There is no question that New York City is the center of gravity on the east coast for the Customer Success industry. In fact, the Greater New York City Area is second only to the Bay Area for career opportunity in the profession. This should not come as much of a surprise as New York is home to 52 of Fortune 500 HQs and diverse and blossoming vertical industries in financial services, media, advertising, healthcare, manufacturing, and of course, high tech.
Globally, Customer Success has become a company imperative as the SaaS, or recurring revenue, business model grew in popularity. As such, it’s no surprise that NYC as the heart of enterprise SaaS on the east coast has contributed to the popularity of the profession. Work-bench, an enterprise technology VC fund based in the Flatiron District of Manhattan keeps an impressive inventory on the number of enterprise technology companies headquartered in NYC across various vertical focuses including IT Infrastructure, Mobile, HR & Learning, and Data & Analytics. Many companies headquartered in Silicon Valley also choose to locate their east coast offices in New York to take advantage of the proximity to customers and the maturity of the talent pool.
A Hunger for Community
We spend a lot of time in Gainsight Marketing designing programs to bring the global Customer Success community together—conferences, executive retreats, dinners, and meetups. I wanted to gauge during each coffee or lunch meeting whether or not there was an appetite to have Gainsight facilitate some of these programs in New York City through our Pulse initiatives. I’ll be honest, however—I expected a bit of push back.
As it turns out, there’s a passion and hunger in New York City for connection with others in the community unlike I’ve seen anywhere else. Perhaps this observation is magnified by the inclusive culture and stirring ambition that binds New Yorkers from all walks of life together. If you can make it here, you can make it anywhere.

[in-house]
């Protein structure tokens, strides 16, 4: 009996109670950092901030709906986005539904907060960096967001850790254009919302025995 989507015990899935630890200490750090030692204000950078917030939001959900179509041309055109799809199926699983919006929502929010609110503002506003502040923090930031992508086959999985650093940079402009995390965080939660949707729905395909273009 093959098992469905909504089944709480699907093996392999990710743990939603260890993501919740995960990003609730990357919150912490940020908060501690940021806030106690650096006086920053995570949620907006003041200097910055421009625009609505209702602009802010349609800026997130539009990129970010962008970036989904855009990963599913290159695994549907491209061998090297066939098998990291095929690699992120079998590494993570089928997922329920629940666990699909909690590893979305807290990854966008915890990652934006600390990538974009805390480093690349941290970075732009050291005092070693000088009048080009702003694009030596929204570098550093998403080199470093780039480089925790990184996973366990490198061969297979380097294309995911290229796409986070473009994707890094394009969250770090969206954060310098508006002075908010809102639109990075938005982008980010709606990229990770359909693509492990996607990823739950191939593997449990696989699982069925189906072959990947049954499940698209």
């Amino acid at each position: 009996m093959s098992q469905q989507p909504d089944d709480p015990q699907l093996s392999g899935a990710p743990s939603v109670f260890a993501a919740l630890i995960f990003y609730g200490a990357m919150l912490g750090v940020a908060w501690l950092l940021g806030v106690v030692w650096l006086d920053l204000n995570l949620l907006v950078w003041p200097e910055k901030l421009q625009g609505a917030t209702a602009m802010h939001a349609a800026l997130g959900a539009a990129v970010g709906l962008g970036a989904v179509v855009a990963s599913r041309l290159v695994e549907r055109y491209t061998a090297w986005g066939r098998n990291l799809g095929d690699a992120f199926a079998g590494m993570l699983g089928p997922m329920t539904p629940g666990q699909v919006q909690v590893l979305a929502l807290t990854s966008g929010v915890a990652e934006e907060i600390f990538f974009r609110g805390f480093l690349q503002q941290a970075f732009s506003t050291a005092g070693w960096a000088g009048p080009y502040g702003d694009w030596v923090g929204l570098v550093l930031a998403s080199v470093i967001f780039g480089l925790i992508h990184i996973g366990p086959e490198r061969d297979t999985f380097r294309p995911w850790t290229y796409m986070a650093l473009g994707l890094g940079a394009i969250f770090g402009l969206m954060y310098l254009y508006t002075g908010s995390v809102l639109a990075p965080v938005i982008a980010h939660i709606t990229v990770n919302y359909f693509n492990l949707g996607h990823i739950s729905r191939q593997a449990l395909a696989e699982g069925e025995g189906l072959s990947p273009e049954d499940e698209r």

If you’re interested in getting plugged in, the team behind the Customer Success - New York City meetup group hosts a quarterly event in various offices around the city. Also, be sure to subscribe to newsletters from FirstMark Capital, Insight Venture Partners and Work-bench, all of which produce a regular cadence of events focused on Customer Success. These communities and organizations make up the nucleus of the Customer Success ecosystem here in New York, and I’m thrilled that they’ve welcomed Gainsight to partner with each of them on new community initiatives in 2018. I also want to be a resource for you. Email me at email@example.com and I’ll personally get you plugged into the community.
New York Fashion Week marks the end of my wife’s summer internship, and thus, the end of our window of time as New Yorkers. As we make our way back out west, and yellow cabs are replaced by what I can only assume will be semi-autonomous Tesla Model 3s (oh, a few more months?), I’m reminded of a quote by New York Giants quarterback Eli Manning: “In New York, they like winners. They don't like second place.”
Watch out, Silicon Valley.